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November 9, 2001

Geoffroy: ISU funding ratio lags behind peers

by Anne Krapfl
Calling a diminishing operating budget "the fly in the ointment," President Gregory Geoffroy told a mostly P&S audience Nov. 1 that much of what's happening at Iowa State is very positive. Geoffroy was asked to comment on the state of the university during a forum preceding the Professional and Scientific Council's November meeting.

Geoffroy said Iowa State is recognized nationally as a model of what a land-grant university should be because it achieves a strong balance in discovery, learning and engagement. He also said he believes the quality of education students receive at Iowa State is "truly superior" to that which students receive at many other public universities.

The best indicator of that quality is the intense interest employers show for ISU students, Geoffroy said, citing the colleges of Agriculture and Engineering's recent large career fairs.

Geoffroy cited two statistics that he hopes to improve. The first is the ratio of students to tenured or tenure-track faculty, which has increased nearly 15 percent in the last five years at Iowa State. The result, he noted, is larger classes and not enough class sections to serve all students who want classes in a particular semester.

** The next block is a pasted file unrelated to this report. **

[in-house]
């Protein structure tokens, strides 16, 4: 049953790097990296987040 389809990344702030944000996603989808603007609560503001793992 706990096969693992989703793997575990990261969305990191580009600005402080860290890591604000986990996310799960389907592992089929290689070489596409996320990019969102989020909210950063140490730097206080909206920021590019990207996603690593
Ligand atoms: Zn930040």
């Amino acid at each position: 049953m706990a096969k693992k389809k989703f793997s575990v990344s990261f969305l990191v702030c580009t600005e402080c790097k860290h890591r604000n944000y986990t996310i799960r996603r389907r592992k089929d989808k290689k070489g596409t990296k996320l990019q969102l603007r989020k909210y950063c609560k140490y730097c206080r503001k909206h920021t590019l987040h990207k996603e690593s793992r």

The second statistic is the funding level for Iowa State, which impacts quality of education. When tuition and fees and state appropriations are combined, Iowa State ranks at the bottom of peer 11 land-grant universities in funding available per student. In fact, Iowa State is more than $3,000 below the mean among its peers.

FY03 budget
Geoffroy said planning has begun on Iowa State's operating budget for the year that begins July 1, 2002.

"We'll have a painful five or six months as we work through this planning process," he said.

In addition to this year's 4.3 percent mid-year de-appropriation that must be folded into the university's base operating budget, Geoffroy said he anticipates another cut to Iowa State's budget next fiscal year. Some tuition increases will be used to offset the severity of those cuts, but Geoffroy said Iowa State's FY03 operating budget probably will be several percentage points smaller than this year's. He has asked the vice presidents and provost to prepare 4 percent reduction proposals for the Task Force on Strategic Effectiveness and Budget Priorities' review.

In response to a question, Geoffroy said he doesn't expect a regents-wide effort to meet funding cuts by eliminating duplicate programs. He noted that the Board of Regents, State of Iowa, system discourages "unnecessary" duplication.

"I think you'd be hard-pressed to find unnecessary duplication in the system," he said.

A streaming media file of Geoffroy's presentation to the P&S Council is available on the Web at

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